When it comes to your Constituent Relationship Management (CRM) partnerships, oftentimes, there is a focus on vendors and consultants. But have you considered your actions as a client and how that affects your CRM project implementation.
It’s important to consider what you are bringing to the table at the outset of the advancement CRM implementation. And assessing if what you’re doing is making it more difficult for your project to be successful.
Here are three areas to consider and determine if you’re an unattractive client.
Most CRM vendors will provide a document or information about your resource requirements. In addition, they will identify what it will take to get things done. This document usually includes a recommended skill set and availability that your organization (the client) must provide.
When it comes to staffing—the people power—elements of your project, institutions often take shortcuts. There’s no doubt that your CRM implementation project is an enormous undertaking, and you may be short on staff even before it begins.
But institutions that take shortcuts when it comes to the staffing recommendations can jeopardize the CRM project and increase the risk for failure.
Here’s why: When deciding how to divide the appropriate amount of time—say 50 percent—institutions might disregard the vendor’s recommendation thinking it is too large of a commitment for one team member. So, to get around this rule, some institutions opt to split the commitment between 2–3 people. But there are many challenges with this arrangement. One of which includes the project management being divided between multiple people—this is an ineffective strategy. Additionally, this type of arrangement requires a significant amount of communication, which institutions often forget to consider and leads to communication barriers.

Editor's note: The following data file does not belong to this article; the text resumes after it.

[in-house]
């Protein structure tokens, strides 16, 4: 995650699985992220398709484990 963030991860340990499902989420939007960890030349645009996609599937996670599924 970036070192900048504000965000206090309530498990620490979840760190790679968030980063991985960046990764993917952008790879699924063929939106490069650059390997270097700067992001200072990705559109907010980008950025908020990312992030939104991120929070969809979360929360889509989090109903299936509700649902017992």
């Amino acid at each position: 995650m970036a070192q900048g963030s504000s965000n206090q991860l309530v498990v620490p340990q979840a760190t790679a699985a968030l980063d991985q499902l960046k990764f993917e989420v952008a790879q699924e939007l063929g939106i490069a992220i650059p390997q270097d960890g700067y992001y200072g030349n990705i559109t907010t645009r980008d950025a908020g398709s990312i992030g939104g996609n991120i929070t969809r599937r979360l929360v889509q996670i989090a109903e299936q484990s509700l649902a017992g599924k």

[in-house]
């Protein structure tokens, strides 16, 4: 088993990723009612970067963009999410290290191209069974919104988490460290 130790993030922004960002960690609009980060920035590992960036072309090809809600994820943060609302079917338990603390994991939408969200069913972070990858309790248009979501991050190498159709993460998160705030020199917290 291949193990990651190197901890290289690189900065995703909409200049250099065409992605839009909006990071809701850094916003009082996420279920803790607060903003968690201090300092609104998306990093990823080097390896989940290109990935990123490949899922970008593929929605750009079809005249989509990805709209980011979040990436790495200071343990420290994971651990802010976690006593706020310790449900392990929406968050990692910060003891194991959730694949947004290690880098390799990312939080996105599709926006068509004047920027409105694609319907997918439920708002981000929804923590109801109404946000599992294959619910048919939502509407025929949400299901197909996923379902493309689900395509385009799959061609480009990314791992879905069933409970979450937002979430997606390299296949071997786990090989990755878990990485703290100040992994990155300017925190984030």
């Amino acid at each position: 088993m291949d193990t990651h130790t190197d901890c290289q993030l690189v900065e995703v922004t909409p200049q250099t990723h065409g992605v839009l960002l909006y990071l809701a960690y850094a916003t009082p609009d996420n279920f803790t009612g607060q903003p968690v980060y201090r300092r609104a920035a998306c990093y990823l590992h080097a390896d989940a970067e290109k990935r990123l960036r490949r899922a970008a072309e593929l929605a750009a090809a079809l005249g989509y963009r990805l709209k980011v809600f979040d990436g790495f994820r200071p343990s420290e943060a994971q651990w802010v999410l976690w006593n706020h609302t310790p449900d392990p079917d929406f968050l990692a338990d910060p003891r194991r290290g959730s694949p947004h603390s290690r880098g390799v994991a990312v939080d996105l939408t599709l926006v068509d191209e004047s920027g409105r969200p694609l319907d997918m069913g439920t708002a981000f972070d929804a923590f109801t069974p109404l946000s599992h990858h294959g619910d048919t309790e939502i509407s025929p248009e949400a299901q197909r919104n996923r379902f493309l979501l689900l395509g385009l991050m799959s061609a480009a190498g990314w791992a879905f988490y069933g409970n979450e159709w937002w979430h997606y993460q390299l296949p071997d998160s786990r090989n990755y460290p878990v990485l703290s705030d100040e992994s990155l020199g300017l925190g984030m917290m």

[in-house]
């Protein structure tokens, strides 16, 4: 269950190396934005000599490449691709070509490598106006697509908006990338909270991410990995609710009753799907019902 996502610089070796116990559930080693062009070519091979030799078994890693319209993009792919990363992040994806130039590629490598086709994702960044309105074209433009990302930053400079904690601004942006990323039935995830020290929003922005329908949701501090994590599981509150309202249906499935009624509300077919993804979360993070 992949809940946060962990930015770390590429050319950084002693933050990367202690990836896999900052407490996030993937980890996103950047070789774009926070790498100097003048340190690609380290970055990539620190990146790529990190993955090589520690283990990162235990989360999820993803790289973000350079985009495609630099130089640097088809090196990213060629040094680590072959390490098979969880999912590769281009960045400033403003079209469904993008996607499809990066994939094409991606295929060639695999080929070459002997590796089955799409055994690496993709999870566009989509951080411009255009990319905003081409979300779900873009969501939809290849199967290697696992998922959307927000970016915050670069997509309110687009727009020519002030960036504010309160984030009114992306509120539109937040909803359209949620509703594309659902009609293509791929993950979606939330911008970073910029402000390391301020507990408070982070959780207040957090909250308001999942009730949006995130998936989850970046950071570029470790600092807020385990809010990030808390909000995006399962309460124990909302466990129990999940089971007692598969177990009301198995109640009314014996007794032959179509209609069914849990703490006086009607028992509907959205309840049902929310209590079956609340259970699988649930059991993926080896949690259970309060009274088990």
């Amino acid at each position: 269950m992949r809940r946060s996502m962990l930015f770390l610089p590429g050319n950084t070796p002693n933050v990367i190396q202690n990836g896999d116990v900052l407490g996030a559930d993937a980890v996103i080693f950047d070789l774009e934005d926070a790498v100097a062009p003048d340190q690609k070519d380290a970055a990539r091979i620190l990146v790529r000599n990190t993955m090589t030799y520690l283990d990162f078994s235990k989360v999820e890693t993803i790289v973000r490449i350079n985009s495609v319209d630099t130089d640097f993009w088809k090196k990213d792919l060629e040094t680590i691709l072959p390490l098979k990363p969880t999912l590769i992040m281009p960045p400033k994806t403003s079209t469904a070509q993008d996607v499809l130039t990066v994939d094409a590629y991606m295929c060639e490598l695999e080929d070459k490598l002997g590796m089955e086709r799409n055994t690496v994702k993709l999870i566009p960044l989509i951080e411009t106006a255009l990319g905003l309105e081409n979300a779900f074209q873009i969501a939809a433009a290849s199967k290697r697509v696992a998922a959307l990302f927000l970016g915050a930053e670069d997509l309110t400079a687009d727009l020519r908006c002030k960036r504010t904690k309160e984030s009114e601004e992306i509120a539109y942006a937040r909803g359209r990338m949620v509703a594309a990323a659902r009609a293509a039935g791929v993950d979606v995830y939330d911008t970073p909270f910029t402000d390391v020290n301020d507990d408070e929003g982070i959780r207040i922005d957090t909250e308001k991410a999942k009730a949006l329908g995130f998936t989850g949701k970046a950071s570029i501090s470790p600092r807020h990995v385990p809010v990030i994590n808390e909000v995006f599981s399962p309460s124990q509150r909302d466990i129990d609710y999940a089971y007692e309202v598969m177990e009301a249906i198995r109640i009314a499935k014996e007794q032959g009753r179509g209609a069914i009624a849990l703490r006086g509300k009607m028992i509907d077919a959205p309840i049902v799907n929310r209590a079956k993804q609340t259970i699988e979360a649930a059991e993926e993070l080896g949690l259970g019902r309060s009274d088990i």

Splitting project management is one of the worst strategies. Project management is the hardest part of your CRM project, and it needs to be filled by a dedicated individual.
Project governance is critical to establish at the outset of a CRM project. Unfortunately, institutions try to pattern their project governance after their fiscal and regular project planning structures.
But this creates a web of committees that slows down decisions for your project. If you’re trying to use an agile approach to your decision making, don’t bog down your choices in a committee format.
Here’s why: Decision-making in a project needs to be expedient and nimble. But if every decision is run through a congressional structure, it’s going to take way too long, and decisions won’t be made. Structuring your decision making in a committee format will increase the failure, stress, strain, and timeline of your CRM project.
When it comes to the decisions that are critical to the project, aim to appoint one individual. Empower the individual to make those in-the-trenches decisions—from optimal design to approving validation. For example, a decision on a specific deliverable needing approval from the vendor should include the least amount of people as possible.
The designated person can take input from others, but in more of a representative style verse asking for input by consensus.
Reserve consensus decision-making for infrastructure-type elements and use it sparingly. Consensus decision-making works well for approving the budget—especially if you are seeking more money or going over budget.
CRM vendors should not be expected to take ownership of your project implementation. Especially if you contract a software vendor or have a team complete your CRM project implementation.
Here’s why: It’s one thing to install software, but it is entirely different from operationalizing the solution. The new CRM needs to become a part of the fabric of your institution. And successfully adopting your CRM software will primarily be your responsibility. Your CRM implementation project success depends on how well you embrace and take ownership.